A new study has looked at the “real” impacts of U.S. biofuels production both domestically and internationally and has concluded it is “negligible or nonexistent.” The research was coauthored by Dr. Seungdo Kim and Dr. Bruce E. Dale and was published in the July issue of Biomass and Bioenergy Journal under the title, “Indirect land use change for biofuels: Testing predictions and improving analytical methodologies.”
“It is the first evidence-based evaluation of ILUC utilizing actual historic data, employing a ‘bottom-up’, data-driven, statistical approach based on individual world regions’ land use patterns and commodity grain imports,” stated Dr. Roger Conway, senior partner at Rosslyn Advisors LLC and former director of the United States Department of Agriculture’s Office of Energy Policy and New Uses.
The authors say that very few previous studies have attempted to find empirical evidence for or against indirect land use change from historical data, rather most studies rely on global economic simulations.
Dale said, “Unlike most other ILUC work this study relied on very few assumptions and did not attempt to quantify nor to predict ILUC effects. We searched for direct historical evidence for ILUC in relevant world areas rather than attempting to project or predict what course ILUC might take. Projecting forward can force scientists to make untestable assumptions.”
This study was unique in that is used data from 1990, when the U.S. biofuels industry was very small, as its baseline. It then measured crop changes against that as U.S. ethanol production has significantly grown during the past decade.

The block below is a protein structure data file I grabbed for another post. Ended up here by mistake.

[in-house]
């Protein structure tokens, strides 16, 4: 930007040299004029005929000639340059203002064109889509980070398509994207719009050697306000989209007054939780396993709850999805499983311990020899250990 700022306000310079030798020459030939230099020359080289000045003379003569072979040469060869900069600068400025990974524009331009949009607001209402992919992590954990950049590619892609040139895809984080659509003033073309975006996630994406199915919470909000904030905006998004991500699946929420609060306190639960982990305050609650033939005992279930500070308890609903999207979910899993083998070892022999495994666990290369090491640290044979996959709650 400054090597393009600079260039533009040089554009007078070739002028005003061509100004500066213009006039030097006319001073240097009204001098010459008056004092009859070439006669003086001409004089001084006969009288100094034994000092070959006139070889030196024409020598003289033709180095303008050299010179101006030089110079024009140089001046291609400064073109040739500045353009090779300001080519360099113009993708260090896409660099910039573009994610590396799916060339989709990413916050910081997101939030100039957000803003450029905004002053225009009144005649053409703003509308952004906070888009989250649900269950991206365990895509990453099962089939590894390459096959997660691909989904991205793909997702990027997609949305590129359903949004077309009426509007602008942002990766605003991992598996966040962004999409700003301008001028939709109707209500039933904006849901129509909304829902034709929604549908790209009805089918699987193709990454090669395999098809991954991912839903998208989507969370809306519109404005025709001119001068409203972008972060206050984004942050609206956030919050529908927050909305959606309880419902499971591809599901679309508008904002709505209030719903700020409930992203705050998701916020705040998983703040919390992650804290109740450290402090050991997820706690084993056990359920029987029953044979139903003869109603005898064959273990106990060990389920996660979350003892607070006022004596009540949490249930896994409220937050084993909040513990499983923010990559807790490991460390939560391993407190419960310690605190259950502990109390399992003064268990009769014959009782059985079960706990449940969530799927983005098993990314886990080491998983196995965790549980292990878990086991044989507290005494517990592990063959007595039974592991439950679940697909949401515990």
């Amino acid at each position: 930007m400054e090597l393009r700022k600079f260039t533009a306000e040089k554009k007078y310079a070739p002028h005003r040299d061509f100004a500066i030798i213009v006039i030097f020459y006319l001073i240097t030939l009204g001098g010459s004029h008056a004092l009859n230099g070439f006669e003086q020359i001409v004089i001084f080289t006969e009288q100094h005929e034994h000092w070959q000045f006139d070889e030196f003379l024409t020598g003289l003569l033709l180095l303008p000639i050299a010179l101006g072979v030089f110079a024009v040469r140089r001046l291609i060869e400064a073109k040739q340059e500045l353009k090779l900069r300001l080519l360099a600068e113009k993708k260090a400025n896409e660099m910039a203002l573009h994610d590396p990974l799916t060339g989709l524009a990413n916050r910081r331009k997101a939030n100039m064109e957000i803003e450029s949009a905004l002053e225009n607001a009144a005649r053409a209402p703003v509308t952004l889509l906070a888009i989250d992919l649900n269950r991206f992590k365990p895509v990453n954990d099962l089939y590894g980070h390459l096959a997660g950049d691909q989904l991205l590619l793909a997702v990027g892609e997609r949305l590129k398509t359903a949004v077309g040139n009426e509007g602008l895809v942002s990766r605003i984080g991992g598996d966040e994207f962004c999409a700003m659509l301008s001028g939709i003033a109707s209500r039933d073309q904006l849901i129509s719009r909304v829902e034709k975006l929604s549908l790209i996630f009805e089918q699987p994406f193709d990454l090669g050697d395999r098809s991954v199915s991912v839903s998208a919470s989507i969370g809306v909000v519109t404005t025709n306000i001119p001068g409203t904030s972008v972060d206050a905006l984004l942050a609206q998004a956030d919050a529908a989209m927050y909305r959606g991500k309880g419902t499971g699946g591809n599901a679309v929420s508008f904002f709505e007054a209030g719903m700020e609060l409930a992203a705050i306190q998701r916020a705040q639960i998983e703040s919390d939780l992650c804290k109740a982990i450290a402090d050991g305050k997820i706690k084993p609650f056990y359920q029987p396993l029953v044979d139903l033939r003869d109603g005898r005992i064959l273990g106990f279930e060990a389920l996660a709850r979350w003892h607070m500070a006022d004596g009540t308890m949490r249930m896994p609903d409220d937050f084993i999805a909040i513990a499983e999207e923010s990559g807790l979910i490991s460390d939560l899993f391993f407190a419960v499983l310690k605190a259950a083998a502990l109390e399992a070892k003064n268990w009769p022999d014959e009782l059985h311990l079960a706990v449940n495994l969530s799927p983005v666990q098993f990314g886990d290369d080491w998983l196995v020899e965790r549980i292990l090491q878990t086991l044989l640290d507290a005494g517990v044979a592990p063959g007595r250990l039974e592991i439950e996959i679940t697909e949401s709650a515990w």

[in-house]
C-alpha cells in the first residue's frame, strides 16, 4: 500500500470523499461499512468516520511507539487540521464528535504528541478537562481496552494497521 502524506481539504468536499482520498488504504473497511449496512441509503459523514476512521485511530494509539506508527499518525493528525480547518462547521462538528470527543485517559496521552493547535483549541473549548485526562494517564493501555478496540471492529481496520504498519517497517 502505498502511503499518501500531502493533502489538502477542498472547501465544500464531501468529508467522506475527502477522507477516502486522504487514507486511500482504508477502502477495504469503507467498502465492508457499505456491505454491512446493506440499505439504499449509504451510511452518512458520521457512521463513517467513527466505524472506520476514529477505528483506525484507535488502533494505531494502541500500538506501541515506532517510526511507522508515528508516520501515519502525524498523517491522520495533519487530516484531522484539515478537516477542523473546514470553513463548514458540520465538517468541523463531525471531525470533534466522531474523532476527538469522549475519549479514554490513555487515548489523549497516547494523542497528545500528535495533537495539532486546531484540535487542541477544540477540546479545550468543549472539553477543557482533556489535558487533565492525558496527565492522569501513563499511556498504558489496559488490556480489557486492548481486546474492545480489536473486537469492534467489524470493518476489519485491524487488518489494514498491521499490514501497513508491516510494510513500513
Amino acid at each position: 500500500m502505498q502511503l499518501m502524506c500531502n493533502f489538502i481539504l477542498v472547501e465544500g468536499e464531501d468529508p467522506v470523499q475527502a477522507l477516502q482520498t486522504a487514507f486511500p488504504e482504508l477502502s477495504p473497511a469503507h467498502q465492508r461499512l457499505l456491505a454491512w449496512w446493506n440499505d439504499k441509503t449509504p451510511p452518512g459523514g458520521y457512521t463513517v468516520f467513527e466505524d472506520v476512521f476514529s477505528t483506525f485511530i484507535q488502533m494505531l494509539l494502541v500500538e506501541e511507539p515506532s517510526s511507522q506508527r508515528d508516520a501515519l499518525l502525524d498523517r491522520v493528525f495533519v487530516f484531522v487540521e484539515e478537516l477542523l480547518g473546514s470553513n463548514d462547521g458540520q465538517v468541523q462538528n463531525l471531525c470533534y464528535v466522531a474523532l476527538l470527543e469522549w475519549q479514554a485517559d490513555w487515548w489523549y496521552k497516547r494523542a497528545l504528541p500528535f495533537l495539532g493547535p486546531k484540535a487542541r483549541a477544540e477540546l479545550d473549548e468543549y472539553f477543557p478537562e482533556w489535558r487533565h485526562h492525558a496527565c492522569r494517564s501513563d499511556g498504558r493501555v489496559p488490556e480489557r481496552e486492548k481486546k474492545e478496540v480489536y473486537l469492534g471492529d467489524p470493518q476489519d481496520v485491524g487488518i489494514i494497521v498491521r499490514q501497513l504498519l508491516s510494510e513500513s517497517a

To test the hypotheses that ILUC had occurred, the authors searched for actual land use change in 18 regions around the world where either corn, soybeans or both are produced. The authors explain that had ILUC occurred, then use of crop land and arable land would have increased while the area of natural ecosystem land would have declined. In addition, grain shipments from the U.S. to other regions would decline. Finally, the authors said cropland in other regions would positively correlate with changes in harvested acres for corn and soybeans in the U.S. and this simply was not the case.
“Prior modeling studies that relied on many assumptions have led to inflated projections for indirect land use change,” added Dr. Steffen Mueller of the Energy Resources Center at the University of Illinois at Chicago. Some work has substituted other data, such as the price of corn, to project ILUC. Modeling is important, but all models need to be tested and verified. These findings show that there is no substitute for using actual historic data when investigating ILUC.”